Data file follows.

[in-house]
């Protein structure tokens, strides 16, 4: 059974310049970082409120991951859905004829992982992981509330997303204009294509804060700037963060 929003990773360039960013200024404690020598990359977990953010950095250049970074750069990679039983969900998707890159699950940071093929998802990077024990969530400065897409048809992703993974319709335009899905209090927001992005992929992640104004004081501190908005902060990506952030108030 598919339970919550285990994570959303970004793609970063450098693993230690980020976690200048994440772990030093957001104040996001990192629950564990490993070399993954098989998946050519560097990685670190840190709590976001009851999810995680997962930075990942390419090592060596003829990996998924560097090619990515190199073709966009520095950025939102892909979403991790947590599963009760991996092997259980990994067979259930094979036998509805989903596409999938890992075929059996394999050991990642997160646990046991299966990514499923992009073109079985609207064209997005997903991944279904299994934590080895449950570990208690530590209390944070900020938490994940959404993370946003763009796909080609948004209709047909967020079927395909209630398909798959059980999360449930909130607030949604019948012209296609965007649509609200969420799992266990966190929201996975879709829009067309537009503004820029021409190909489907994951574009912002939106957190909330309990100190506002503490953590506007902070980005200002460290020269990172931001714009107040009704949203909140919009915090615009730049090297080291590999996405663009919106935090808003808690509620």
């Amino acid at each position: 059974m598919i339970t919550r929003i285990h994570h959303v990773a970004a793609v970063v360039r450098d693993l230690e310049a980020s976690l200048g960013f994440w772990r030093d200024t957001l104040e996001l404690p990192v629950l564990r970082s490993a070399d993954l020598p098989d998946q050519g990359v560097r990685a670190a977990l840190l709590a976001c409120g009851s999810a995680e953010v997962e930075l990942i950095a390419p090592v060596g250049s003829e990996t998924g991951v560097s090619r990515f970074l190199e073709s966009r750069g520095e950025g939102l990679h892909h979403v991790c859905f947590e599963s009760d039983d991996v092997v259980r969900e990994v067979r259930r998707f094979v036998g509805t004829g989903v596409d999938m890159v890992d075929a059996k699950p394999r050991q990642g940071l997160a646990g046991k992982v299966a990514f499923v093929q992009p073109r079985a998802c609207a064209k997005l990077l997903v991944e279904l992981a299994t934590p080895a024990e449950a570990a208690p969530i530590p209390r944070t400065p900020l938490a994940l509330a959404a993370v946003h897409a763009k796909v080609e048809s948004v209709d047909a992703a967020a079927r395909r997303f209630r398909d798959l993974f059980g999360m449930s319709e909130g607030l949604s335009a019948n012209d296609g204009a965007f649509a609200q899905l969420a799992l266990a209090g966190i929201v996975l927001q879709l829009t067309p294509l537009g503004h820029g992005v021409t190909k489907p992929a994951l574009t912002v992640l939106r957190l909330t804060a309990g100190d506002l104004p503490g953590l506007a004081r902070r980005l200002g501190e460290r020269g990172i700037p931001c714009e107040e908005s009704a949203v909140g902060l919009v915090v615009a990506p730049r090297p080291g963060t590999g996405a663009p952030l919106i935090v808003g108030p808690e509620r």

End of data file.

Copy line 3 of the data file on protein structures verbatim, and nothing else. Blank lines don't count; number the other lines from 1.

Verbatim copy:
């Amino acid at each position: 059974m598919i339970t919550r929003i285990h994570h959303v990773a970004a793609v970063v360039r450098d693993l230690e310049a980020s976690l200048g960013f994440w772990r030093d200024t957001l104040e996001l404690p990192v629950l564990r970082s490993a070399d993954l020598p098989d998946q050519g990359v560097r990685a670190a977990l840190l709590a976001c409120g009851s999810a995680e953010v997962e930075l990942i950095a390419p090592v060596g250049s003829e990996t998924g991951v560097s090619r990515f970074l190199e073709s966009r750069g520095e950025g939102l990679h892909h979403v991790c859905f947590e599963s009760d039983d991996v092997v259980r969900e990994v067979r259930r998707f094979v036998g509805t004829g989903v596409d999938m890159v890992d075929a059996k699950p394999r050991q990642g940071l997160a646990g046991k992982v299966a990514f499923v093929q992009p073109r079985a998802c609207a064209k997005l990077l997903v991944e279904l992981a299994t934590p080895a024990e449950a570990a208690p969530i530590p209390r944070t400065p900020l938490a994940l509330a959404a993370v946003h897409a763009k796909v080609e048809s948004v209709d047909a992703a967020a079927r395909r997303f209630r398909d798959l993974f059980g999360m449930s319709e909130g607030l949604s335009a019948n012209d296609g204009a965007f649509a609200q899905l969420a799992l266990a209090g966190i929201v996975l927001q879709l829009t067309p294509l537009g503004h820029g992005v021409t190909k489907p992929a994951l574009t912002v992640l939106r957190l909330t804060a309990g100190d506002l104004p503490g953590l506007a004081r902070r980005l200002g501190e460290r020269g990172i700037p931001c714009e107040e908005s009704a949203v909140g902060l919009v915090v615009a990506p730049r090297p080291g963060t590999g996405a663009p952030l919106i935090v808003g108030p808690e509620r």